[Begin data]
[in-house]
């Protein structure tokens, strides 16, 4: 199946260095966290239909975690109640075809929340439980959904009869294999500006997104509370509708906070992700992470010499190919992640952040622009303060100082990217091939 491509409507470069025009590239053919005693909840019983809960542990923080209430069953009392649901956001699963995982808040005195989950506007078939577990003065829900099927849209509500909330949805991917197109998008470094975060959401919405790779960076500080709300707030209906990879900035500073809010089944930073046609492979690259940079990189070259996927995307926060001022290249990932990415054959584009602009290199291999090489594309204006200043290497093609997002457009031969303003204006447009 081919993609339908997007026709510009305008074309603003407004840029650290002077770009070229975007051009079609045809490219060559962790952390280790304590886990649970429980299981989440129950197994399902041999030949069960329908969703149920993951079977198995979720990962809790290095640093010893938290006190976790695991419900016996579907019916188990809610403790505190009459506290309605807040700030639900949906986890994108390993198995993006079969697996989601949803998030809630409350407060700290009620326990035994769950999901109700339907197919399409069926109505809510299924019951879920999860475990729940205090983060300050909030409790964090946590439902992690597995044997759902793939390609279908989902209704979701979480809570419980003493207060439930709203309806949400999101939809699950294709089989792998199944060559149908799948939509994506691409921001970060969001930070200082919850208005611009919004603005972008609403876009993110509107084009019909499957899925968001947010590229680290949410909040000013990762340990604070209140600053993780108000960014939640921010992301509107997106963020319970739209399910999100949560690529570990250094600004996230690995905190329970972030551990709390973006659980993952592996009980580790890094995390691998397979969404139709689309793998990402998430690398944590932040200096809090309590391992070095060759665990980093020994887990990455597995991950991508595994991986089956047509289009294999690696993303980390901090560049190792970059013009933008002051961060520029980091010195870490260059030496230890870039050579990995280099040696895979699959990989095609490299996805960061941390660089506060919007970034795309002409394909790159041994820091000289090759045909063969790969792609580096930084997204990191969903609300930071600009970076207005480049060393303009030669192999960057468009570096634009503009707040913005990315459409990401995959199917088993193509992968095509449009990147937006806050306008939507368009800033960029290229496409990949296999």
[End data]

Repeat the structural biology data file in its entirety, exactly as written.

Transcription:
[in-house]
């Protein structure tokens, strides 16, 4: 199946260095966290239909975690109640075809929340439980959904009869294999500006997104509370509708906070992700992470010499190919992640952040622009303060100082990217091939 491509409507470069025009590239053919005693909840019983809960542990923080209430069953009392649901956001699963995982808040005195989950506007078939577990003065829900099927849209509500909330949805991917197109998008470094975060959401919405790779960076500080709300707030209906990879900035500073809010089944930073046609492979690259940079990189070259996927995307926060001022290249990932990415054959584009602009290199291999090489594309204006200043290497093609997002457009031969303003204006447009 081919993609339908997007026709510009305008074309603003407004840029650290002077770009070229975007051009079609045809490219060559962790952390280790304590886990649970429980299981989440129950197994399902041999030949069960329908969703149920993951079977198995979720990962809790290095640093010893938290006190976790695991419900016996579907019916188990809610403790505190009459506290309605807040700030639900949906986890994108390993198995993006079969697996989601949803998030809630409350407060700290009620326990035994769950999901109700339907197919399409069926109505809510299924019951879920999860475990729940205090983060300050909030409790964090946590439902992690597995044997759902793939390609279908989902209704979701979480809570419980003493207060439930709203309806949400999101939809699950294709089989792998199944060559149908799948939509994506691409921001970060969001930070200082919850208005611009919004603005972008609403876009993110509107084009019909499957899925968001947010590229680290949410909040000013990762340990604070209140600053993780108000960014939640921010992301509107997106963020319970739209399910999100949560690529570990250094600004996230690995905190329970972030551990709390973006659980993952592996009980580790890094995390691998397979969404139709689309793998990402998430690398944590932040200096809090309590391992070095060759665990980093020994887990990455597995991950991508595994991986089956047509289009294999690696993303980390901090560049190792970059013009933008002051961060520029980091010195870490260059030496230890870039050579990995280099040696895979699959990989095609490299996805960061941390660089506060919007970034795309002409394909790159041994820091000289090759045909063969790969792609580096930084997204990191969903609300930071600009970076207005480049060393303009030669192999960057468009570096634009503009707040913005990315459409990401995959199917088993193509992968095509449009990147937006806050306008939507368009800033960029290229496409990949296999």